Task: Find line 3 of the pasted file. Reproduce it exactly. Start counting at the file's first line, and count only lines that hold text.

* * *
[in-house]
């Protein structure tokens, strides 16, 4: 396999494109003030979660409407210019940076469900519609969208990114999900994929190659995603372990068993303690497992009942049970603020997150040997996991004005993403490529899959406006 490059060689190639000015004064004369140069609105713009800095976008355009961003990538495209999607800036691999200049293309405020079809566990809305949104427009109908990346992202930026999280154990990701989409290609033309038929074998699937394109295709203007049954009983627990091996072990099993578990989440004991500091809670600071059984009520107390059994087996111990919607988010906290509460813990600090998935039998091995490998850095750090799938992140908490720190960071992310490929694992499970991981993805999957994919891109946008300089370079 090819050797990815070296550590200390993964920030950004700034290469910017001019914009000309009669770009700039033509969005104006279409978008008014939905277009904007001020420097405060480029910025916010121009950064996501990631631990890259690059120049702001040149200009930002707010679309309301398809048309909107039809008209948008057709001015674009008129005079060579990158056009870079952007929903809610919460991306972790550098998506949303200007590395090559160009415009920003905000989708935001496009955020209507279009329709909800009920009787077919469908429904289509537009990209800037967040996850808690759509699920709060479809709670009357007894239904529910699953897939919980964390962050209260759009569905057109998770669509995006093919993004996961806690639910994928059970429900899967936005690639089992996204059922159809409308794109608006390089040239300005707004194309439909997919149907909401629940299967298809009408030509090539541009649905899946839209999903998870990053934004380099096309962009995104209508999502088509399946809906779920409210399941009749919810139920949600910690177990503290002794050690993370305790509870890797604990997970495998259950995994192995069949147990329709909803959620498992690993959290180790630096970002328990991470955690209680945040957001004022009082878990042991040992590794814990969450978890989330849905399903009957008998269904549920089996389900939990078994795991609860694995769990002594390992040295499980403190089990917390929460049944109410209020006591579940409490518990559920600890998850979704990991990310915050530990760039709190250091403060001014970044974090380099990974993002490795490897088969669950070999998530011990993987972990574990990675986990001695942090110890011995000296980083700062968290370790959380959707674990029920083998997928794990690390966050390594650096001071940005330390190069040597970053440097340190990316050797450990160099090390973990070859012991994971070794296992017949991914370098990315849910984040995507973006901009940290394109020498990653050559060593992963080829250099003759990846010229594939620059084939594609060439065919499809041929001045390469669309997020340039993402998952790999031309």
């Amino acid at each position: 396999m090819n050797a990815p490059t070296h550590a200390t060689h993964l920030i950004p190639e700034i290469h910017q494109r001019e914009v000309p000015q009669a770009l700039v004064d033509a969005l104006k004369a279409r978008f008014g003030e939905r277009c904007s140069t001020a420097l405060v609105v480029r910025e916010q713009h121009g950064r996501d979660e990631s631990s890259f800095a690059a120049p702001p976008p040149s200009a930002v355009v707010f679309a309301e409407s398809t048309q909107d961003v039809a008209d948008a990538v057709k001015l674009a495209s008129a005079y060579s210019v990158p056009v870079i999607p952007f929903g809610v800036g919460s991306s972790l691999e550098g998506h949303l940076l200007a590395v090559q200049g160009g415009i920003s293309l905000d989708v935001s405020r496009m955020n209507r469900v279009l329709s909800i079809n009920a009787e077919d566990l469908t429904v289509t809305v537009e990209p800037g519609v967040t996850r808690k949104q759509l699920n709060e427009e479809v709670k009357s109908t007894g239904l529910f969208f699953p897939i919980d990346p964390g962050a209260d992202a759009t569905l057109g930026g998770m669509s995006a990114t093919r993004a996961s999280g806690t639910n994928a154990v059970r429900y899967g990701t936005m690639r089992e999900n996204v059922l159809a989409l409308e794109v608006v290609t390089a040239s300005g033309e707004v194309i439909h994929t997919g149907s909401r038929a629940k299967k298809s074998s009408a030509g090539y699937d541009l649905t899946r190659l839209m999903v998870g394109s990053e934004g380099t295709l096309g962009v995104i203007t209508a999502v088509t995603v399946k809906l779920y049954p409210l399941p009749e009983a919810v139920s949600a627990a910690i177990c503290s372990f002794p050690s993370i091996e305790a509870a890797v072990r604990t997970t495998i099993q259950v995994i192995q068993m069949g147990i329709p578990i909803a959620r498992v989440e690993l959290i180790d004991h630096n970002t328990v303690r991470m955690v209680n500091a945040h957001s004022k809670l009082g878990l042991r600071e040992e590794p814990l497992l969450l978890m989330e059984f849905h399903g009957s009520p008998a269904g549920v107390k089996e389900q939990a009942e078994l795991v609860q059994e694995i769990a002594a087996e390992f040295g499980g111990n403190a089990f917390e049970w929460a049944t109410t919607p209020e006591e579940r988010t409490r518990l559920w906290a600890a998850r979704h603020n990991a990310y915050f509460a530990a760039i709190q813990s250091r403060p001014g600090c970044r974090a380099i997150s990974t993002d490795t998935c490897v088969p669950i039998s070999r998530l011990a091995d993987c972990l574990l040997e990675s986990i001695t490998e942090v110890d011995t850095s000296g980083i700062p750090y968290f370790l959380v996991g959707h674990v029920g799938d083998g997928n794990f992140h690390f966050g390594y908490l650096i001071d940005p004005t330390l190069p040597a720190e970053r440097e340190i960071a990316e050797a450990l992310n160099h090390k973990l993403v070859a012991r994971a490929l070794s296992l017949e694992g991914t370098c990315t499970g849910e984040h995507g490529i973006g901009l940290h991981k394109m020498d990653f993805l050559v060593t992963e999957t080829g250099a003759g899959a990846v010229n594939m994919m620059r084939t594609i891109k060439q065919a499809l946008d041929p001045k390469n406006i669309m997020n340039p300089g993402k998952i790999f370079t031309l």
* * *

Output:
């Amino acid at each position: 396999m090819n050797a990815p490059t070296h550590a200390t060689h993964l920030i950004p190639e700034i290469h910017q494109r001019e914009v000309p000015q009669a770009l700039v004064d033509a969005l104006k004369a279409r978008f008014g003030e939905r277009c904007s140069t001020a420097l405060v609105v480029r910025e916010q713009h121009g950064r996501d979660e990631s631990s890259f800095a690059a120049p702001p976008p040149s200009a930002v355009v707010f679309a309301e409407s398809t048309q909107d961003v039809a008209d948008a990538v057709k001015l674009a495209s008129a005079y060579s210019v990158p056009v870079i999607p952007f929903g809610v800036g919460s991306s972790l691999e550098g998506h949303l940076l200007a590395v090559q200049g160009g415009i920003s293309l905000d989708v935001s405020r496009m955020n209507r469900v279009l329709s909800i079809n009920a009787e077919d566990l469908t429904v289509t809305v537009e990209p800037g519609v967040t996850r808690k949104q759509l699920n709060e427009e479809v709670k009357s109908t007894g239904l529910f969208f699953p897939i919980d990346p964390g962050a209260d992202a759009t569905l057109g930026g998770m669509s995006a990114t093919r993004a996961s999280g806690t639910n994928a154990v059970r429900y899967g990701t936005m690639r089992e999900n996204v059922l159809a989409l409308e794109v608006v290609t390089a040239s300005g033309e707004v194309i439909h994929t997919g149907s909401r038929a629940k299967k298809s074998s009408a030509g090539y699937d541009l649905t899946r190659l839209m999903v998870g394109s990053e934004g380099t295709l096309g962009v995104i203007t209508a999502v088509t995603v399946k809906l779920y049954p409210l399941p009749e009983a919810v139920s949600a627990a910690i177990c503290s372990f002794p050690s993370i091996e305790a509870a890797v072990r604990t997970t495998i099993q259950v995994i192995q068993m069949g147990i329709p578990i909803a959620r498992v989440e690993l959290i180790d004991h630096n970002t328990v303690r991470m955690v209680n500091a945040h957001s004022k809670l009082g878990l042991r600071e040992e590794p814990l497992l969450l978890m989330e059984f849905h399903g009957s009520p008998a269904g549920v107390k089996e389900q939990a009942e078994l795991v609860q059994e694995i769990a002594a087996e390992f040295g499980g111990n403190a089990f917390e049970w929460a049944t109410t919607p209020e006591e579940r988010t409490r518990l559920w906290a600890a998850r979704h603020n990991a990310y915050f509460a530990a760039i709190q813990s250091r403060p001014g600090c970044r974090a380099i997150s990974t993002d490795t998935c490897v088969p669950i039998s070999r998530l011990a091995d993987c972990l574990l040997e990675s986990i001695t490998e942090v110890d011995t850095s000296g980083i700062p750090y968290f370790l959380v996991g959707h674990v029920g799938d083998g997928n794990f992140h690390f966050g390594y908490l650096i001071d940005p004005t330390l190069p040597a720190e970053r440097e340190i960071a990316e050797a450990l992310n160099h090390k973990l993403v070859a012991r994971a490929l070794s296992l017949e694992g991914t370098c990315t499970g849910e984040h995507g490529i973006g901009l940290h991981k394109m020498d990653f993805l050559v060593t992963e999957t080829g250099a003759g899959a990846v010229n594939m994919m620059r084939t594609i891109k060439q065919a499809l946008d041929p001045k390469n406006i669309m997020n340039p300089g993402k998952i790999f370079t031309l």